In less than eight years, Uganda’s population will hit 55 million going by the current fertility and population growth rates.
But this rapid population growth rate of 3.4 per annum, will only worsen country's socio economic problems the permanent secretary ministry of Lands, Housing and Urban Development Dorcas Okalany has warned.
“With such enormous population increase is exerting pressure on land, the old rules are no longer sufficient to maintain cordial relations between owners and users of land,” she said.
Okalany was speaking on Wednesday, March 7 during the launch of stakeholders’ engagement workshop and launch of Support to Address Uganda’s Population Challenge and Improve Family Planning Uptake Programme by UNFPA at Kampala Serena hotel.
The five year programme will see the UNFPA provide $4 million (about Shs 14 billion) to the Ugandan government to address the population growth challenges and increase family planning services uptake.
Okalany said, due to the high population, families have now shifted from rural to urban areas, gradually increasing the proportion of people living in urban areas, which has led to creation of slums and inadequate provision of social services.
“Some of the socio-economic problems include land fragmentation, low agricultural productivity, family related land disputes, loss of forest cover, environmental degradation and encroachment on critical key ecological systems,” she said.
“The slums are characterised with substandard and unhealthy neighbourhoods that that are usually overcrowded and have limited access to basic services like water, electricity, health facilities and others.
“The problems associated with high fertility rates include rapid urbanisation, urban poverty, poor waste management, unemployment, environmental degradation, urban insecurity, inadequate urban infrastructure, inadequate transportation and inadequate financing,” Okalany added.
She said the challenges associated with high fertility rates also lead to inadequate housing, overcrowding and increased poverty and this leads to some interventions to control our population such as family planning services.
“It is on this basis that my ministry supports family planning interventions to reduce or control family sizes. Most land owners especially on customary land consist of big families. As government issues them with certificates of customary ownership explaining the benefits of smaller families and sharing of benefits,” Okalany said.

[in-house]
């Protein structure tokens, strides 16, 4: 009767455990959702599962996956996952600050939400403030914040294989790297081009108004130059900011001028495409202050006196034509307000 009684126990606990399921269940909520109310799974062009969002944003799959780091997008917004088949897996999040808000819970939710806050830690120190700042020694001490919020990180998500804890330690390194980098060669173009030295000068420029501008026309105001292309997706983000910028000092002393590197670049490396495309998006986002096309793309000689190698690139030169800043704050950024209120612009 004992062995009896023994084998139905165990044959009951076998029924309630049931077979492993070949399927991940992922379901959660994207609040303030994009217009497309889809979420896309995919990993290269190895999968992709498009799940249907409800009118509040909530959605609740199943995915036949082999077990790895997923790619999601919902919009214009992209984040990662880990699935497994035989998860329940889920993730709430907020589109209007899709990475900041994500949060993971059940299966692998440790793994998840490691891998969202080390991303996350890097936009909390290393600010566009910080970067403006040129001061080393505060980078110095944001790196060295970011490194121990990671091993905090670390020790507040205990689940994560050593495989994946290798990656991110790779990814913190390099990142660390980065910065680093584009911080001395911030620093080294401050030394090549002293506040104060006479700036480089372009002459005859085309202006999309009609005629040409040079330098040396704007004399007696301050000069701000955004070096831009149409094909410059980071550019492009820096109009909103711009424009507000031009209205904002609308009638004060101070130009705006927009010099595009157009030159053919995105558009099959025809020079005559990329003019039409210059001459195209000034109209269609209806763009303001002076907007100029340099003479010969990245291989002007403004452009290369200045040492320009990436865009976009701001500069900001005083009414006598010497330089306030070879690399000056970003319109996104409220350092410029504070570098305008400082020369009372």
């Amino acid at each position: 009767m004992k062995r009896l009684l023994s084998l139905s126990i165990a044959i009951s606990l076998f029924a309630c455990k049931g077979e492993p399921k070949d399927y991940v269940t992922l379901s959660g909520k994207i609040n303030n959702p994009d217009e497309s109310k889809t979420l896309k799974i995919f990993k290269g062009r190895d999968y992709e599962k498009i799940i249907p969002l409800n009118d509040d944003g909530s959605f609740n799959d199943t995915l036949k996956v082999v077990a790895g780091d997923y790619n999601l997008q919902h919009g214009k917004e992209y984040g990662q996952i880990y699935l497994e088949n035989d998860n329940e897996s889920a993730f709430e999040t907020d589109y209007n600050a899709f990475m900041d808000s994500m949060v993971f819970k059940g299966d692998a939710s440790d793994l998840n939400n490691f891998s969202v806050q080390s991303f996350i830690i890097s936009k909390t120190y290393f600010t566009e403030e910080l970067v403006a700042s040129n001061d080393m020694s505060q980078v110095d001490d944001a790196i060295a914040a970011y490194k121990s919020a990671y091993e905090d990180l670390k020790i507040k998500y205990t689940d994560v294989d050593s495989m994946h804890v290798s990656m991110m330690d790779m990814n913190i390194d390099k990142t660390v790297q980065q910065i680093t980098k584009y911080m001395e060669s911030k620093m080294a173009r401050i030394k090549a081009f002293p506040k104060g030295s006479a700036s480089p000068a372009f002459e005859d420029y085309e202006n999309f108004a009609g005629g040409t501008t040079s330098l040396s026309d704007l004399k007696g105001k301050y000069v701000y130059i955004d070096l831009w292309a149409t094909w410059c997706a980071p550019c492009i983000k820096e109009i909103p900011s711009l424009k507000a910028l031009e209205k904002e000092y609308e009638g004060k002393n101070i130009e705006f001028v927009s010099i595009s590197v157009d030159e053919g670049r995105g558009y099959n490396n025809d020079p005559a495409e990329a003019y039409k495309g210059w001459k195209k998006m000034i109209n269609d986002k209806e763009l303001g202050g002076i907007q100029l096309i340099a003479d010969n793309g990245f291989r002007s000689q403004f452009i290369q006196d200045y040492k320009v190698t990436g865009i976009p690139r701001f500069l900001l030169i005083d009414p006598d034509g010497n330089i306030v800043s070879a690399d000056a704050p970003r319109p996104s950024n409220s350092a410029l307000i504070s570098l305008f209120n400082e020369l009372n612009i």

Large family sizes are associated with land degradation and unsustainable use of land, said Okalany – the reason why the Lands ministry is to going introduce and regulate family use of communal lands to control degradation and provide guidelines on the use of land by families.
“80 per cent of land in Uganda falls under the customary land tenure system. My ministry shall engage families of customary land owners to encourage them to allocate girls land to be able to produce and earn income from the family land other than marrying them off early expecting that they can acquire land from their husband’s family,” she said.
UNFPA country representative Alain Sibenaler says Uganda which has a current population of 38 million, still has the fastest population growth in the world at 3 per annum yet it has a high dependency rate and a burden child dependency where 48 per cent are below 15 years.
“The high population rate in Uganda is due to early age marriages where some Ugandans are married at the age of 18, and this leads teenage pregnancies. And among married couples, 28 per cent would like to use modern family planning methods but don’t have access to them,” he said.
He added that the launched population programme has four components aimed at health system strengthening to address gaps in quality of service provision, increase coverage of health service, social behaviour change communication messages for targeted groups and promote positive leadership on family planning issues.
The minister of State for Housing Dr Chris Baryomunsi said, the problem of our population in Africa and Uganda inclusive, people believe in having many children.
“It’s our duty to tell people to have manageable family sizes to get quality services such as education, health, housing and others. Countries like Tunisia have succeeded in bringing down population to empower young people in education skills, technology and create employment opportunities for the development of their country,” he said.